Here are some great tips for baking the best pound cake ever. I found most of this information in the December, 2004 issue of Southern Living Magazine, and as many pound cakes as I've made over the years, I still found this helpful, so I hope you will, too.

Many ovens do not heat to the exact temperature indicated on the oven controls. Some ovens bake hotter or cooler than the temperature to which they're set. Use an oven thermometer to check your oven's temperature for accuracy, and then adjust the setting up or down accordingly if necessary when preheating the oven.

Be sure to use the correct type of cake pan according to what the recipe calls for. Recipes calling for a "tube pan" won't always fit into a Bundt pan. Although both pans measure 10 inches in diameter, each holds a different amount of batter. Some 10-inch tube pans hold 12 cups of batter while others hold 14-16 cups. Also, the same pound cake recipe rises and bakes differently in each pan. To be sure, use a cup measure to fill the cake pan with water.

If your are making a smaller pound cake recipe which calls for a 9" x 5" x 3" loaf pan, there is less confusion except for the fact that the smaller 8-1/2" x 4-1/2" x 3" pan is too small and just won't do.

Grease cake pans with solid vegetable shortening, and always dust with flour. A slippery surface keeps the batter from rising to its full volume. Yah, I know---non-stick pans, PAM, etc.---but don't be like me doing that, do it properly and you'll have a beautiful cake.

A stand mixer such as KitchenAid is the best quipment to use; however, if you have a good sturdy hand mixer, it can be used. Use the paddle attachment of a stand mixer, which is intended for general mixing.

Use name-brand ingredients whenever possible. For example, store brands of sugar are often more finely ground than name brands, yielding more sugar per cup than required and which can cause your cake to fall.

Also, store brands of butter may contain more liquid fat which will make your cake heavy.

Store brands of flour may contain more wheat, may be of questionable quality, and are often irregularly ground (see my "Lesson In Flour" on my Tips Page). This can also make your cake heavy and crumbly.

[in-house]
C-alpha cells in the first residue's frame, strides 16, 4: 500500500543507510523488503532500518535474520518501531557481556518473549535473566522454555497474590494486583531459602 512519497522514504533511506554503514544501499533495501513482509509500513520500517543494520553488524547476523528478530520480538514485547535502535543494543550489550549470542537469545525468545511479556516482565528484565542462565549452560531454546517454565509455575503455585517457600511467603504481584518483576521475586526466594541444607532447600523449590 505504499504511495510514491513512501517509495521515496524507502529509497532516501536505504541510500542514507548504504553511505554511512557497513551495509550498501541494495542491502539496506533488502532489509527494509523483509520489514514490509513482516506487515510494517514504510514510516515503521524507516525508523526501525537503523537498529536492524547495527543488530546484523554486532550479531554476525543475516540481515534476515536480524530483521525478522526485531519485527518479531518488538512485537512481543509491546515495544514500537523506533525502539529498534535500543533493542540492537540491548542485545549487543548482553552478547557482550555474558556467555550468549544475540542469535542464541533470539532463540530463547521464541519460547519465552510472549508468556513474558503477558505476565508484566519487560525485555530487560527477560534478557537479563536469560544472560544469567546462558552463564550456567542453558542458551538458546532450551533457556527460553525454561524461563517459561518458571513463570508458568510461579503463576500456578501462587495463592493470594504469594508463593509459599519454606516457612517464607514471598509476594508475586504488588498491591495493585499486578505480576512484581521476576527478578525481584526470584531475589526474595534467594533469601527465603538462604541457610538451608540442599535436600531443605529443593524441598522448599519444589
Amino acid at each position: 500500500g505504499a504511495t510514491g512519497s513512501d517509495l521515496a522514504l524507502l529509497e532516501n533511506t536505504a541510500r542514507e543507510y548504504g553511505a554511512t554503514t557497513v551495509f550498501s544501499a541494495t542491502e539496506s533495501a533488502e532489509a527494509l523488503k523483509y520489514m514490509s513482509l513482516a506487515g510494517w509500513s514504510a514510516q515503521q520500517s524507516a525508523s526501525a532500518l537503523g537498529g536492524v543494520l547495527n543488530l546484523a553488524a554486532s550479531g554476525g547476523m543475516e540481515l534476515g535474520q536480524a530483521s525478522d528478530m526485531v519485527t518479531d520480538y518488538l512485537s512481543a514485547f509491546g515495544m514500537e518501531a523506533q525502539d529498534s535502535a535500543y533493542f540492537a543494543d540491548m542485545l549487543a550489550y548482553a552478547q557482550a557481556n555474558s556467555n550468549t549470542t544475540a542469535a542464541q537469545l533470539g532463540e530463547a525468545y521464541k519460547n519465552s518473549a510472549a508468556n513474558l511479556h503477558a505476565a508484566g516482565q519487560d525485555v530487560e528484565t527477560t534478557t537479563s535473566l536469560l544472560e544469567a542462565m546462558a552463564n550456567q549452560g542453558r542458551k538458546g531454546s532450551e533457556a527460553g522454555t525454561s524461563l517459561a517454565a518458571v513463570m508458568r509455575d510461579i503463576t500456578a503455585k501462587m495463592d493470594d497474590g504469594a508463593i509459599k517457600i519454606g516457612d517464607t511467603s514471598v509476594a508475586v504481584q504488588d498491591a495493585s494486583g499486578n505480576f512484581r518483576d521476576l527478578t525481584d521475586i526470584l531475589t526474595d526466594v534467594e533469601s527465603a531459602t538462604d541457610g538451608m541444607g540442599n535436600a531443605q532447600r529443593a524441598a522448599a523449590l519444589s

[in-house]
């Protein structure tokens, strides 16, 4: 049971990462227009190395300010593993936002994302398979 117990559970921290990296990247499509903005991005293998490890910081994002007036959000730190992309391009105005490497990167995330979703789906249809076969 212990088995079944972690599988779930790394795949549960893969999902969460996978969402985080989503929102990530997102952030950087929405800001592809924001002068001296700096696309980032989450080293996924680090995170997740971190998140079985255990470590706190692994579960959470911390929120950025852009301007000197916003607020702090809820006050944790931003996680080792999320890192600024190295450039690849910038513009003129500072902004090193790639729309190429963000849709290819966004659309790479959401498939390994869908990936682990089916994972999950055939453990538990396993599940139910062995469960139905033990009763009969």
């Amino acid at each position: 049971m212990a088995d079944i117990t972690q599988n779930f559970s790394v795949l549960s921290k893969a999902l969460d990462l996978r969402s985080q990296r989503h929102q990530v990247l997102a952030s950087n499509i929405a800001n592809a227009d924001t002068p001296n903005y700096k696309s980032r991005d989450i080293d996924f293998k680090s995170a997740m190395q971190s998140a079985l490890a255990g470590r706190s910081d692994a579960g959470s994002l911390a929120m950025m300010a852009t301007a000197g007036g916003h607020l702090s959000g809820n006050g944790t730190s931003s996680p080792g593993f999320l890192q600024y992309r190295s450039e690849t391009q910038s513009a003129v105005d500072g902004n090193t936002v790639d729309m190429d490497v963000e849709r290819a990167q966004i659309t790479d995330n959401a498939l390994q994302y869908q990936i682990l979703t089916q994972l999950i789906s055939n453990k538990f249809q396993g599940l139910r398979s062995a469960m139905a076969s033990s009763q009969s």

Measure your sugar and flour accurately, using the proper cups for dry ingredients. Do not use cups intended for liquid ingredients (i.e., Pyrex). First, stir the sugar or flour in its container before measuring, to release any impacted clumps. Then use a scoop or a large spoon to spoon the sugar or flour into your measuring cup to overflowing. Then use the flat side of a table knife to level the ingredients off to the rim of the cup.

This means "have all your ingredients measured and ready to use" and set out in the order they are to be used. It's very important for maximum volume to have all your ingredients at room temperature -- butter, eggs, any other liquids to be used, and even your flour if you keep it refrigerated.

So how soft should your butter be? Soft enough so you can incorporate the maximum amount of air needed for a light and tender cake. Butter will usually soften at room temperature in 30 minutes minimum but that time can vary according to the air temperature in your kitchen.

Test your butter by pressing the top of the center of the butter stick with your index finger---if an indentation remains but the stick still holds its shape, it's okay to use. Avoid softening butter in the microwave as it can melt too much too quickly and unevenly, which defeats the purpose of attaining maximum volume.

My trick is to cut up the stick of butter into tablespoon-sized pats, put them on a paper plate or piece of foil and place under the turned-on under-cabinet lights for about 30 minutes---works every time!

Beat softened butter, cream cheese, or vegetable shortening at medium speed with an electric mixer until creamy. This can take from 1-7 minutes, depending on the power of your mixer. Then gradually add sugar, continuing to beat until light and fluffy. These two steps are very important because they whip air into the batter so the cake will rise during the baking process.

When adding eggs, add them one at a time, beating the batter just until the yellow yolk disappears into the batter. Overbeating the eggs may cause the batter to overflow the sides of the pan when it's baked, or it may cause a fragile crust that will crumble and separate from the cake as it cools.

Always add the dry ingredients alternately with the liquid, beginning and ending with the dry ingredients. This prevents the batter from curdling. After each addition, mix just until blended. Overmixing the batter once the flour has been added creates a tough and rubbery cake.

Your oven should be preheated for at least an additional 10 minutes after the correct baking temperature is reached.

Place the pan on the center rack, in the middle third, of the oven. Keep the oven door closed until the minimum baking time has elapsed.

To test for doneness, use a toothpick or small wooden skewer and insert it into the center of the cake. It should come out clean. Also, the sides of the cake should be slightly pulling away from the sides of the pan, but should not be browning too much. If the cake requires more baking, GENTLY close the oven door again as soon as possible after testing. This retains as much heat as possible and prevents jarring the cake and causing it to fall if it's not done.

When the cake tests done, remove the pan to a wire rack or onto a cool burner on the stovetop. Cool the cake according to recipe instructions. When the cake is completely cool and removed from the pan, you can then frost it of glaze it as desired.

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